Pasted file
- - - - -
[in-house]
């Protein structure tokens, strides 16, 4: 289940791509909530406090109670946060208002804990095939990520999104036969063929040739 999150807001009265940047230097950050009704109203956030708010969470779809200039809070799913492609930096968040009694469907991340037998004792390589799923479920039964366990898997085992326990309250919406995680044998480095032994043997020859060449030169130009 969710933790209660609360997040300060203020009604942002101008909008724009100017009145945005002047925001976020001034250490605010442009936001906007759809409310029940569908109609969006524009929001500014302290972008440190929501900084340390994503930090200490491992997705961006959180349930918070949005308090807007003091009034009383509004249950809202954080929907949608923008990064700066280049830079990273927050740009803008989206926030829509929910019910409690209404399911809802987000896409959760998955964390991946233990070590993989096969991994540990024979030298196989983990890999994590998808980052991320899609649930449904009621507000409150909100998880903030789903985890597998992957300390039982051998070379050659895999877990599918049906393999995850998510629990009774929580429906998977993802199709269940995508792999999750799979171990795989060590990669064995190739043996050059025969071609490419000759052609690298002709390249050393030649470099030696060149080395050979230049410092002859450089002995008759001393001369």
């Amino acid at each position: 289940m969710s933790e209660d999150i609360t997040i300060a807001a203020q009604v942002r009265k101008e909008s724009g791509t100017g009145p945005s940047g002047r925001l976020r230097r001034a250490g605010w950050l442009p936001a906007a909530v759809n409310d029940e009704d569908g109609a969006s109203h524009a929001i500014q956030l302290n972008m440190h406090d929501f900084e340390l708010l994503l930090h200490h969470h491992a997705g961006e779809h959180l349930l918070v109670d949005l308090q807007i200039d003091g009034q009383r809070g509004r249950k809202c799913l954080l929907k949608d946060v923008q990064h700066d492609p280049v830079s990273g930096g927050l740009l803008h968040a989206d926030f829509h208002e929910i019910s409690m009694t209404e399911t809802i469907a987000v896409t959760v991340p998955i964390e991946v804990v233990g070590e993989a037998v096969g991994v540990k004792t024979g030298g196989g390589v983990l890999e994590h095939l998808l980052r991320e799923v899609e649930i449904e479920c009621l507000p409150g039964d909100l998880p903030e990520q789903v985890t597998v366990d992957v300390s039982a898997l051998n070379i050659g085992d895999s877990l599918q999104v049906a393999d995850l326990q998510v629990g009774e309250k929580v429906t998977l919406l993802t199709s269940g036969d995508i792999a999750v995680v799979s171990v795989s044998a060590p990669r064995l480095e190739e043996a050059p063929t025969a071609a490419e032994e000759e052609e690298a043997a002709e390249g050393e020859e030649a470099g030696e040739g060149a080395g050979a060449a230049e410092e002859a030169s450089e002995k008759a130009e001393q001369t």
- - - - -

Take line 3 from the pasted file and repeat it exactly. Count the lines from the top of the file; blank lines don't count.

């Amino acid at each position: 289940m969710s933790e209660d999150i609360t997040i300060a807001a203020q009604v942002r009265k101008e909008s724009g791509t100017g009145p945005s940047g002047r925001l976020r230097r001034a250490g605010w950050l442009p936001a906007a909530v759809n409310d029940e009704d569908g109609a969006s109203h524009a929001i500014q956030l302290n972008m440190h406090d929501f900084e340390l708010l994503l930090h200490h969470h491992a997705g961006e779809h959180l349930l918070v109670d949005l308090q807007i200039d003091g009034q009383r809070g509004r249950k809202c799913l954080l929907k949608d946060v923008q990064h700066d492609p280049v830079s990273g930096g927050l740009l803008h968040a989206d926030f829509h208002e929910i019910s409690m009694t209404e399911t809802i469907a987000v896409t959760v991340p998955i964390e991946v804990v233990g070590e993989a037998v096969g991994v540990k004792t024979g030298g196989g390589v983990l890999e994590h095939l998808l980052r991320e799923v899609e649930i449904e479920c009621l507000p409150g039964d909100l998880p903030e990520q789903v985890t597998v366990d992957v300390s039982a898997l051998n070379i050659g085992d895999s877990l599918q999104v049906a393999d995850l326990q998510v629990g009774e309250k929580v429906t998977l919406l993802t199709s269940g036969d995508i792999a999750v995680v799979s171990v795989s044998a060590p990669r064995l480095e190739e043996a050059p063929t025969a071609a490419e032994e000759e052609e690298a043997a002709e390249g050393e020859e030649a470099g030696e040739g060149a080395g050979a060449a230049e410092e002859a030169s450089e002995k008759a130009e001393q001369t």